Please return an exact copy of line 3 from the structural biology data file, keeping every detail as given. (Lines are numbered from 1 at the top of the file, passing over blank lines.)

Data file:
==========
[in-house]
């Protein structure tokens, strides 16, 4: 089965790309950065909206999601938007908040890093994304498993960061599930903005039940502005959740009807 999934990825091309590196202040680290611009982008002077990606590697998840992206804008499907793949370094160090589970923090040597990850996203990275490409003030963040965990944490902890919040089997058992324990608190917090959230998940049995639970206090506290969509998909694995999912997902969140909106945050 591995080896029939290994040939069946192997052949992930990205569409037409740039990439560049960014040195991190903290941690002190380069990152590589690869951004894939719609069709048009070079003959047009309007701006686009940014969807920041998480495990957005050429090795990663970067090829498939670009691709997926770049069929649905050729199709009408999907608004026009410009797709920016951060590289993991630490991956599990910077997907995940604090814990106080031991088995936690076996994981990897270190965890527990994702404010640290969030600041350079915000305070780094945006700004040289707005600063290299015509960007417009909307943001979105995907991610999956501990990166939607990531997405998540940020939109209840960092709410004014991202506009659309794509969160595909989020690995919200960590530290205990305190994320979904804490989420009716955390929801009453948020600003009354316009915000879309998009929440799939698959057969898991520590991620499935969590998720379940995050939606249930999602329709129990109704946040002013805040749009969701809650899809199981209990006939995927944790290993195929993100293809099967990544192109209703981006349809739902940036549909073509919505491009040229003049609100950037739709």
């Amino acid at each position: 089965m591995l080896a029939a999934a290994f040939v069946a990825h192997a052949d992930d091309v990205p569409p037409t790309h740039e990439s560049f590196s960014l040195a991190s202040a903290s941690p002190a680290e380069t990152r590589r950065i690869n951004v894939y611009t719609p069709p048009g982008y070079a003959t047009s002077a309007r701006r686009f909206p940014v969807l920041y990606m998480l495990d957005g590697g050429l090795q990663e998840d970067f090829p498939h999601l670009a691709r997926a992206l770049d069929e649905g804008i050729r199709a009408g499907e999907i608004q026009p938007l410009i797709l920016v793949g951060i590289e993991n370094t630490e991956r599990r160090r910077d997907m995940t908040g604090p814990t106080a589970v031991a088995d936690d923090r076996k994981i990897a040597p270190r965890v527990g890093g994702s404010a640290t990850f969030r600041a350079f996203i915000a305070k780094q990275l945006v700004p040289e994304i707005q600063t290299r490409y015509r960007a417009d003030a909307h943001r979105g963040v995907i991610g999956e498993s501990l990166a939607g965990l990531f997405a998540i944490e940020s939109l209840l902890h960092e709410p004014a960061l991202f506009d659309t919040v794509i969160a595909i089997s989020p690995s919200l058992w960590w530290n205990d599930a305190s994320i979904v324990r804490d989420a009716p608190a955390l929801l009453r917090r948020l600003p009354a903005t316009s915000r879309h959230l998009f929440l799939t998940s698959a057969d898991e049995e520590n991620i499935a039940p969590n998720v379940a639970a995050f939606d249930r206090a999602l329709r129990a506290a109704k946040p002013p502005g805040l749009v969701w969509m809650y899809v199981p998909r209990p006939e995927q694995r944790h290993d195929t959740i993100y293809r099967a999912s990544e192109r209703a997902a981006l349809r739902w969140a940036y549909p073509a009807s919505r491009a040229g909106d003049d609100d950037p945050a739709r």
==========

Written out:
């Amino acid at each position: 089965m591995l080896a029939a999934a290994f040939v069946a990825h192997a052949d992930d091309v990205p569409p037409t790309h740039e990439s560049f590196s960014l040195a991190s202040a903290s941690p002190a680290e380069t990152r590589r950065i690869n951004v894939y611009t719609p069709p048009g982008y070079a003959t047009s002077a309007r701006r686009f909206p940014v969807l920041y990606m998480l495990d957005g590697g050429l090795q990663e998840d970067f090829p498939h999601l670009a691709r997926a992206l770049d069929e649905g804008i050729r199709a009408g499907e999907i608004q026009p938007l410009i797709l920016v793949g951060i590289e993991n370094t630490e991956r599990r160090r910077d997907m995940t908040g604090p814990t106080a589970v031991a088995d936690d923090r076996k994981i990897a040597p270190r965890v527990g890093g994702s404010a640290t990850f969030r600041a350079f996203i915000a305070k780094q990275l945006v700004p040289e994304i707005q600063t290299r490409y015509r960007a417009d003030a909307h943001r979105g963040v995907i991610g999956e498993s501990l990166a939607g965990l990531f997405a998540i944490e940020s939109l209840l902890h960092e709410p004014a960061l991202f506009d659309t919040v794509i969160a595909i089997s989020p690995s919200l058992w960590w530290n205990d599930a305190s994320i979904v324990r804490d989420a009716p608190a955390l929801l009453r917090r948020l600003p009354a903005t316009s915000r879309h959230l998009f929440l799939t998940s698959a057969d898991e049995e520590n991620i499935a039940p969590n998720v379940a639970a995050f939606d249930r206090a999602l329709r129990a506290a109704k946040p002013p502005g805040l749009v969701w969509m809650y899809v199981p998909r209990p006939e995927q694995r944790h290993d195929t959740i993100y293809r099967a999912s990544e192109r209703a997902a981006l349809r739902w969140a940036y549909p073509a009807s919505r491009a040229g909106d003049d609100d950037p945050a739709r």